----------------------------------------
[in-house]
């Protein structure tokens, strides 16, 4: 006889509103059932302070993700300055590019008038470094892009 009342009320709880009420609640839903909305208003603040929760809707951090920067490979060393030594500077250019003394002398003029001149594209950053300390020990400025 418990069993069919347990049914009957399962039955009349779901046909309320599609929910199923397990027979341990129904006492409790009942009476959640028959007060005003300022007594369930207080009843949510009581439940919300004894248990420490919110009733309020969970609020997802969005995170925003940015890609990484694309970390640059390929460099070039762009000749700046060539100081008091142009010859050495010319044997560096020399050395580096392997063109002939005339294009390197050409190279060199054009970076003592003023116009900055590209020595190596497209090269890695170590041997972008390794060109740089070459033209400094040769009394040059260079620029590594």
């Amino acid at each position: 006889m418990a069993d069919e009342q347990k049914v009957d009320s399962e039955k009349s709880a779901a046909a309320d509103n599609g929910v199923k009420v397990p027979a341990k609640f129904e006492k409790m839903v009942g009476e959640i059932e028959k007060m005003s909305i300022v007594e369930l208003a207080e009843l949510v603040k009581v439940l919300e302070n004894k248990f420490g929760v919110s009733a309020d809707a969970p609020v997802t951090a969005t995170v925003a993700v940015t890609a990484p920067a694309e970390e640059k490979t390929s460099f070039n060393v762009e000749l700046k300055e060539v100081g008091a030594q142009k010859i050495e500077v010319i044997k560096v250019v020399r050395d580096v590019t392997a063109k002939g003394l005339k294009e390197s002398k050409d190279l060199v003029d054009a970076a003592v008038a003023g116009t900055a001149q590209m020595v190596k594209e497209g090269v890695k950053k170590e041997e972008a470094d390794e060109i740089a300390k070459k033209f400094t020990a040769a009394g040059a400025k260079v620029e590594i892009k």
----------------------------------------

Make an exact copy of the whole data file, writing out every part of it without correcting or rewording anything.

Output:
[in-house]
């Protein structure tokens, strides 16, 4: 006889509103059932302070993700300055590019008038470094892009 009342009320709880009420609640839903909305208003603040929760809707951090920067490979060393030594500077250019003394002398003029001149594209950053300390020990400025 418990069993069919347990049914009957399962039955009349779901046909309320599609929910199923397990027979341990129904006492409790009942009476959640028959007060005003300022007594369930207080009843949510009581439940919300004894248990420490919110009733309020969970609020997802969005995170925003940015890609990484694309970390640059390929460099070039762009000749700046060539100081008091142009010859050495010319044997560096020399050395580096392997063109002939005339294009390197050409190279060199054009970076003592003023116009900055590209020595190596497209090269890695170590041997972008390794060109740089070459033209400094040769009394040059260079620029590594």
């Amino acid at each position: 006889m418990a069993d069919e009342q347990k049914v009957d009320s399962e039955k009349s709880a779901a046909a309320d509103n599609g929910v199923k009420v397990p027979a341990k609640f129904e006492k409790m839903v009942g009476e959640i059932e028959k007060m005003s909305i300022v007594e369930l208003a207080e009843l949510v603040k009581v439940l919300e302070n004894k248990f420490g929760v919110s009733a309020d809707a969970p609020v997802t951090a969005t995170v925003a993700v940015t890609a990484p920067a694309e970390e640059k490979t390929s460099f070039n060393v762009e000749l700046k300055e060539v100081g008091a030594q142009k010859i050495e500077v010319i044997k560096v250019v020399r050395d580096v590019t392997a063109k002939g003394l005339k294009e390197s002398k050409d190279l060199v003029d054009a970076a003592v008038a003023g116009t900055a001149q590209m020595v190596k594209e497209g090269v890695k950053k170590e041997e972008a470094d390794e060109i740089a300390k070459k033209f400094t020990a040769a009394g040059a400025k260079v620029e590594i892009k």